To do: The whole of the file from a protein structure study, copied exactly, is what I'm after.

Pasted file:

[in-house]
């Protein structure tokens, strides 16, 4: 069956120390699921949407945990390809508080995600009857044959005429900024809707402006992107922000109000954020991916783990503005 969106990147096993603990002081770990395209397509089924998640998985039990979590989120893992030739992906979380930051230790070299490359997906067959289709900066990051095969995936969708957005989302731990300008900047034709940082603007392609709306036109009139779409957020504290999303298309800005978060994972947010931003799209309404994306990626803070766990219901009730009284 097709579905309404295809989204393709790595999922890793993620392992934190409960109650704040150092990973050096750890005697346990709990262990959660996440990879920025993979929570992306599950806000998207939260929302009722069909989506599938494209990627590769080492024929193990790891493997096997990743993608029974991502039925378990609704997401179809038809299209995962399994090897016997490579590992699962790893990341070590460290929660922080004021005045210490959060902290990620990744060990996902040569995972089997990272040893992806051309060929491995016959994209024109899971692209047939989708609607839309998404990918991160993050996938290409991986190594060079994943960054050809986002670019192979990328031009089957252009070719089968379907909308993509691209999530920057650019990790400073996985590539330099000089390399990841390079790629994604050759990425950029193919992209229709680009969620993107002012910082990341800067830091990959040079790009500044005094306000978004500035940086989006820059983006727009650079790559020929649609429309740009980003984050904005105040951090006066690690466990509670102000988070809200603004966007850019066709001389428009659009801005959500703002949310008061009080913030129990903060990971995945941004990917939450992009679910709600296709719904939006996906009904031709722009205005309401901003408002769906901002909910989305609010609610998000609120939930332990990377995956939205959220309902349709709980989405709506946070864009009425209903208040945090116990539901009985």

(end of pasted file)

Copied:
[in-house]
């Protein structure tokens, strides 16, 4: 069956120390699921949407945990390809508080995600009857044959005429900024809707402006992107922000109000954020991916783990503005 969106990147096993603990002081770990395209397509089924998640998985039990979590989120893992030739992906979380930051230790070299490359997906067959289709900066990051095969995936969708957005989302731990300008900047034709940082603007392609709306036109009139779409957020504290999303298309800005978060994972947010931003799209309404994306990626803070766990219901009730009284 097709579905309404295809989204393709790595999922890793993620392992934190409960109650704040150092990973050096750890005697346990709990262990959660996440990879920025993979929570992306599950806000998207939260929302009722069909989506599938494209990627590769080492024929193990790891493997096997990743993608029974991502039925378990609704997401179809038809299209995962399994090897016997490579590992699962790893990341070590460290929660922080004021005045210490959060902290990620990744060990996902040569995972089997990272040893992806051309060929491995016959994209024109899971692209047939989708609607839309998404990918991160993050996938290409991986190594060079994943960054050809986002670019192979990328031009089957252009070719089968379907909308993509691209999530920057650019990790400073996985590539330099000089390399990841390079790629994604050759990425950029193919992209229709680009969620993107002012910082990341800067830091990959040079790009500044005094306000978004500035940086989006820059983006727009650079790559020929649609429309740009980003984050904005105040951090006066690690466990509670102000988070809200603004966007850019066709001389428009659009801005959500703002949310008061009080913030129990903060990971995945941004990917939450992009679910709600296709719904939006996906009904031709722009205005309401901003408002769906901002909910989305609010609610998000609120939930332990990377995956939205959220309902349709709980989405709506946070864009009425209903208040945090116990539901009985």